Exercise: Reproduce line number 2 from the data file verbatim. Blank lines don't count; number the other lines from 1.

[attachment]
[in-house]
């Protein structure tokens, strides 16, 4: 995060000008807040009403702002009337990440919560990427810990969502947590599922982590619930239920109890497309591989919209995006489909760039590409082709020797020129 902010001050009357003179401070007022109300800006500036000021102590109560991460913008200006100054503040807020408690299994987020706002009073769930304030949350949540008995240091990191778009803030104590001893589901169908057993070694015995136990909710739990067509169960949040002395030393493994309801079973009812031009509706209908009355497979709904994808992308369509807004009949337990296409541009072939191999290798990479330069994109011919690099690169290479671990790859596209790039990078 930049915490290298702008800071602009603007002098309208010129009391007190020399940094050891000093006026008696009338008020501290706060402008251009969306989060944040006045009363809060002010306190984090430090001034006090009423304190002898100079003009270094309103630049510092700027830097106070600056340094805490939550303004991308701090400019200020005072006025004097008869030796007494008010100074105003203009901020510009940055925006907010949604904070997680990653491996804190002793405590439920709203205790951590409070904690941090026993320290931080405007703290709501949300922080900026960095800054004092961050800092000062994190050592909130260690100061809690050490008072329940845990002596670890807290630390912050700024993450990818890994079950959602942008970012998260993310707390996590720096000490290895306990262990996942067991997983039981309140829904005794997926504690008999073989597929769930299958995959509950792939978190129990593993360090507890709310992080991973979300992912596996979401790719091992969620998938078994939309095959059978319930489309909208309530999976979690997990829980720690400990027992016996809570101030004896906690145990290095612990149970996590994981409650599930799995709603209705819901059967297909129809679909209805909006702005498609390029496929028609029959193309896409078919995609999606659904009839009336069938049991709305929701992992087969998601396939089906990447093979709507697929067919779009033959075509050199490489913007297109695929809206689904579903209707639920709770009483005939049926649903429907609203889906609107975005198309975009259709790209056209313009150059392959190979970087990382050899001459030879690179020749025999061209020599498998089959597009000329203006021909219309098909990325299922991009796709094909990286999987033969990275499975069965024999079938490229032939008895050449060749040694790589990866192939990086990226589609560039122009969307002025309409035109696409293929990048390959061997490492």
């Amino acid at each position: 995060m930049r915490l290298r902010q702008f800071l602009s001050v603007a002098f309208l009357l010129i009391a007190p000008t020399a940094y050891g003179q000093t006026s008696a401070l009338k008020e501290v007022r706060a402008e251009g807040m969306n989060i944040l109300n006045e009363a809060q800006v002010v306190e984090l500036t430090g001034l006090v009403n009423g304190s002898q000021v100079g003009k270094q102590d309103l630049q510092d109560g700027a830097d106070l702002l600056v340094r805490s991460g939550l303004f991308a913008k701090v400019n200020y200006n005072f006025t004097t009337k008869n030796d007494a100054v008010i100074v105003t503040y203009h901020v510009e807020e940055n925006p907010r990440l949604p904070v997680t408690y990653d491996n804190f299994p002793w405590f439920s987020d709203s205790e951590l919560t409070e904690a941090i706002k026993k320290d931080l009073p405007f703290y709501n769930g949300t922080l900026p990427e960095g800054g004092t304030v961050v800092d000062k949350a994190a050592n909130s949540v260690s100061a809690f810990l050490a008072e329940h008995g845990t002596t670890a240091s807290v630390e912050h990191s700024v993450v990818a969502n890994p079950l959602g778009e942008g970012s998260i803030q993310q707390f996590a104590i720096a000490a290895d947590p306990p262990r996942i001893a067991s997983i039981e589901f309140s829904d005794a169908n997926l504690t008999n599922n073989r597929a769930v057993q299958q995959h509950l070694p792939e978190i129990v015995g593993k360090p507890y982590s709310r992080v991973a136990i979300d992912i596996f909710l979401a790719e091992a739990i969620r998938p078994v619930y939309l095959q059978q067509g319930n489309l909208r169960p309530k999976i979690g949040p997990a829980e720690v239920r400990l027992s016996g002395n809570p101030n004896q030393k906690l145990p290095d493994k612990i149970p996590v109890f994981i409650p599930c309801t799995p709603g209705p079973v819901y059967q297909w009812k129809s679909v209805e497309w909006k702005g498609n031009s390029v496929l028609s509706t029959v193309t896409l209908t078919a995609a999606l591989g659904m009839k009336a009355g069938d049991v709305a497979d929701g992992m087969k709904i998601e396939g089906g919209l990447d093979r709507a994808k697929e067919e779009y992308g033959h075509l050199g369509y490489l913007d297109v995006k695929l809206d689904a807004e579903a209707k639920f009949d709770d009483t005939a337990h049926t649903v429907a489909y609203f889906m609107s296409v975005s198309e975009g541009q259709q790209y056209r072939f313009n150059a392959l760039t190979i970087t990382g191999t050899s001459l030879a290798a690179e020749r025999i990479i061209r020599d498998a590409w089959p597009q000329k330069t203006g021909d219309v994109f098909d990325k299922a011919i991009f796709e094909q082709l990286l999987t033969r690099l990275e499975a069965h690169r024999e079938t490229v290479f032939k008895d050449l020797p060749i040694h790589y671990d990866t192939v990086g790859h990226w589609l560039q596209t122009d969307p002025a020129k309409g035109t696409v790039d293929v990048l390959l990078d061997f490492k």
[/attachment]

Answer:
């Protein structure tokens, strides 16, 4: 995060000008807040009403702002009337990440919560990427810990969502947590599922982590619930239920109890497309591989919209995006489909760039590409082709020797020129 902010001050009357003179401070007022109300800006500036000021102590109560991460913008200006100054503040807020408690299994987020706002009073769930304030949350949540008995240091990191778009803030104590001893589901169908057993070694015995136990909710739990067509169960949040002395030393493994309801079973009812031009509706209908009355497979709904994808992308369509807004009949337990296409541009072939191999290798990479330069994109011919690099690169290479671990790859596209790039990078 930049915490290298702008800071602009603007002098309208010129009391007190020399940094050891000093006026008696009338008020501290706060402008251009969306989060944040006045009363809060002010306190984090430090001034006090009423304190002898100079003009270094309103630049510092700027830097106070600056340094805490939550303004991308701090400019200020005072006025004097008869030796007494008010100074105003203009901020510009940055925006907010949604904070997680990653491996804190002793405590439920709203205790951590409070904690941090026993320290931080405007703290709501949300922080900026960095800054004092961050800092000062994190050592909130260690100061809690050490008072329940845990002596670890807290630390912050700024993450990818890994079950959602942008970012998260993310707390996590720096000490290895306990262990996942067991997983039981309140829904005794997926504690008999073989597929769930299958995959509950792939978190129990593993360090507890709310992080991973979300992912596996979401790719091992969620998938078994939309095959059978319930489309909208309530999976979690997990829980720690400990027992016996809570101030004896906690145990290095612990149970996590994981409650599930799995709603209705819901059967297909129809679909209805909006702005498609390029496929028609029959193309896409078919995609999606659904009839009336069938049991709305929701992992087969998601396939089906990447093979709507697929067919779009033959075509050199490489913007297109695929809206689904579903209707639920709770009483005939049926649903429907609203889906609107975005198309975009259709790209056209313009150059392959190979970087990382050899001459030879690179020749025999061209020599498998089959597009000329203006021909219309098909990325299922991009796709094909990286999987033969990275499975069965024999079938490229032939008895050449060749040694790589990866192939990086990226589609560039122009969307002025309409035109696409293929990048390959061997490492």